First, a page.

APW is an all-electron approach, meaning that all orbitals are relaxed during an electronic self-consistent (SCF) routine. By itself, APW is no longer state-of-the-art and has been followed up by extensions such as LAPW, SLAPW, and APW+lo. Throughout this tutorial, the term APW is used as a shorthand for this entire family of approaches, but in this section alone, it will refer to just the progenitor.

While a full overview of the theory is beyond the scope of this tutorial, a quick rundown is necessary to explain some of the NOMAD design choices. The muffin-tin potential around the nucleus \(\alpha\) allows the code to fall back on a more simple, spherically symmetric Hamiltonian to solve. The basis set thus consists out of the harmonics \(Y_L\left(r_\alpha\right)\) with radially dependent weights \(u\left(r_\alpha, \epsilon\right)\). In the original APW approach, the energy parameter \(\epsilon\) is a variable that should converge to the respective orbital energies. The core states then align with the well-known case of a multi-electron atom system and are tackled separately from the valence states. 1

The muffin-tin valence bands, meanwhile, have to match with their plane-wave counterparts at the boundary. While this formulation of APW is complete, it leads to a set of non-linear equations. More modern implementations linearize these equations by freezing the energy parameter \(\epsilon_{l,\alpha}\) by nucleus and harmonic index \(l\). 1 2 Obviously, a single \(\epsilon_{l,\alpha}\) value per \(l\)-channel cannot account for dispersion and (anti-)bonding effects, unless they match the state energy perfectly. Instead, corrections are worked in by adding higher-order derivatives of \(u\left(r_\alpha, \epsilon\right)\) to the basis set. Likewise, each derivative order must also match up at the boundary. If the corrections run up to first-order, the approach is called LAPW, else SLAPW for those beyond.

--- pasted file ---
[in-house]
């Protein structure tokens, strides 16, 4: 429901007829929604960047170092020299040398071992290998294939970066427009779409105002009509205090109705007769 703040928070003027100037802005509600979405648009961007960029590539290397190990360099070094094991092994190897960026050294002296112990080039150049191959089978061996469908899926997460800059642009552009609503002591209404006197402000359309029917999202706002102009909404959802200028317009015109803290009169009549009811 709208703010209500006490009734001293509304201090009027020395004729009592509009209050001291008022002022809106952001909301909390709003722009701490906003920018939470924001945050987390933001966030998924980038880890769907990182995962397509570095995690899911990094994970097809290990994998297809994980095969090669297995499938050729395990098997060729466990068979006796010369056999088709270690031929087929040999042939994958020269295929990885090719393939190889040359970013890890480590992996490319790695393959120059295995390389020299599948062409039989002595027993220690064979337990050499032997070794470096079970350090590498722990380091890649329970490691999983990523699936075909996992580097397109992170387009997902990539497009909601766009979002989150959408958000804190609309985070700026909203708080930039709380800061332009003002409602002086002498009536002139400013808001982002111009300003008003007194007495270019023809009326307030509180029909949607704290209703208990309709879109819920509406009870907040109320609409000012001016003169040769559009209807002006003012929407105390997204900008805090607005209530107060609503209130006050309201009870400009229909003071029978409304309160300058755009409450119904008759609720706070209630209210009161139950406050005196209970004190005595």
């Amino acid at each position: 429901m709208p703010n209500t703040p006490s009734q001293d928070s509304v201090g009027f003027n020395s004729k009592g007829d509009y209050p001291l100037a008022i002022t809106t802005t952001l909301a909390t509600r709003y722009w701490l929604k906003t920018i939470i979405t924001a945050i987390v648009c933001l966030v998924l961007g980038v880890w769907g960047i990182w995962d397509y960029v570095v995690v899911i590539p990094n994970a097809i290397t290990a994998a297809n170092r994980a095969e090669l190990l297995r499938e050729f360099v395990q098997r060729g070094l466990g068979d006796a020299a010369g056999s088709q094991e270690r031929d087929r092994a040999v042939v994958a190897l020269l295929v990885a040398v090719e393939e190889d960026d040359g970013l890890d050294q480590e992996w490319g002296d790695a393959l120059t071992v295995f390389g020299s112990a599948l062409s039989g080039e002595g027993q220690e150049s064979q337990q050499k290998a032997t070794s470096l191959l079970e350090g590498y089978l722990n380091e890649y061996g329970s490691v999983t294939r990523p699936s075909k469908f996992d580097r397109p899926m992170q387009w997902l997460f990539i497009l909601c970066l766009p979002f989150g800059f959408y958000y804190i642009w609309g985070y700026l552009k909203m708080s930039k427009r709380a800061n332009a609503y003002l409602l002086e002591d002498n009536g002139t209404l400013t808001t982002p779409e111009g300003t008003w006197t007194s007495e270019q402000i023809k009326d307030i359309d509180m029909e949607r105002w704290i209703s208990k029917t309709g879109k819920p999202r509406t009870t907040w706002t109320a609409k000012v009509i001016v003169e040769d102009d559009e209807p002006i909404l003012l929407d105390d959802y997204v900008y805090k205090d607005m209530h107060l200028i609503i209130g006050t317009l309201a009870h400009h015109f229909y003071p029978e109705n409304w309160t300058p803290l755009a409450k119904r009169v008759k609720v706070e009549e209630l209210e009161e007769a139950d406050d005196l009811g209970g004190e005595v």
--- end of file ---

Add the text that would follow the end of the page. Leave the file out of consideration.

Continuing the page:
Another effect of constraining the energy parameter \(\epsilon\) to \(l\), is that it cannot account for wavefunctions with different nodes or main quantum numbers \(n\). Some core states, however, are too high-energy to be well-contained within their muffin-tin spheres. They are typically referred to as semicore and have to be treated as valence states. The preferred way to tackle them, is by adding an additional wavefunction, similar to LAPW or SLAPW, but with a normalization requirements in lieu of some boundary constraints. These are called local orbitals (lo) and can be freely added by the user to supplement APW or LAPW. By no means are they restricted to describing semicore states, but can also tackle additional unoccupied states (used in beyond-DFT) as well.

APW family scheme

While some APW codes require a manual setup for each orbital, e.g. Wien2k, others use a couple of "steering" parameters to generate the orbitals. In NOMAD, we typically to keep parameters as concise as possible, though in this case this is not practical for two reasons:

  1. There is no consensus on which steering parameters to use. Each code allows different levels of customization.
  2. The energy parameters provided by the user should not be directly used in the SCF routines. Rather, the code will have some algorithm that optimizes the initial energy parameters based on the geometry. As such, any orbital degeneracy is lifted.

To capture the orbitals states completely, NOMAD instead "unrolls" the steering parameters down to individual radial valence orbitals, identified by their type (e.g. APW, LAPW, lo), associated harmonic index \(l\), derivative order of \(u\left( r \right)\), and of course, the initial energy parameter guess. The sampling grid inside the muffin-tin region, as well as the treatment of the core electrons are all specified at the basis set level.

Uploading the right files

Most APW codes leave the orbital specification out of their main input file. Similarly, they will also write out their actual initial guesses for the energy parameters out to another intermediate file. If you want NOMAD to pick up on these parameters, please include the files in the table below into your upload. They are automatically generated, so there are no extra steps involved.

code name file name
exciting <species>.xml
fleur out.xml (the main output file)
Wien2k <calculation>.inc1
Elk Not supported yet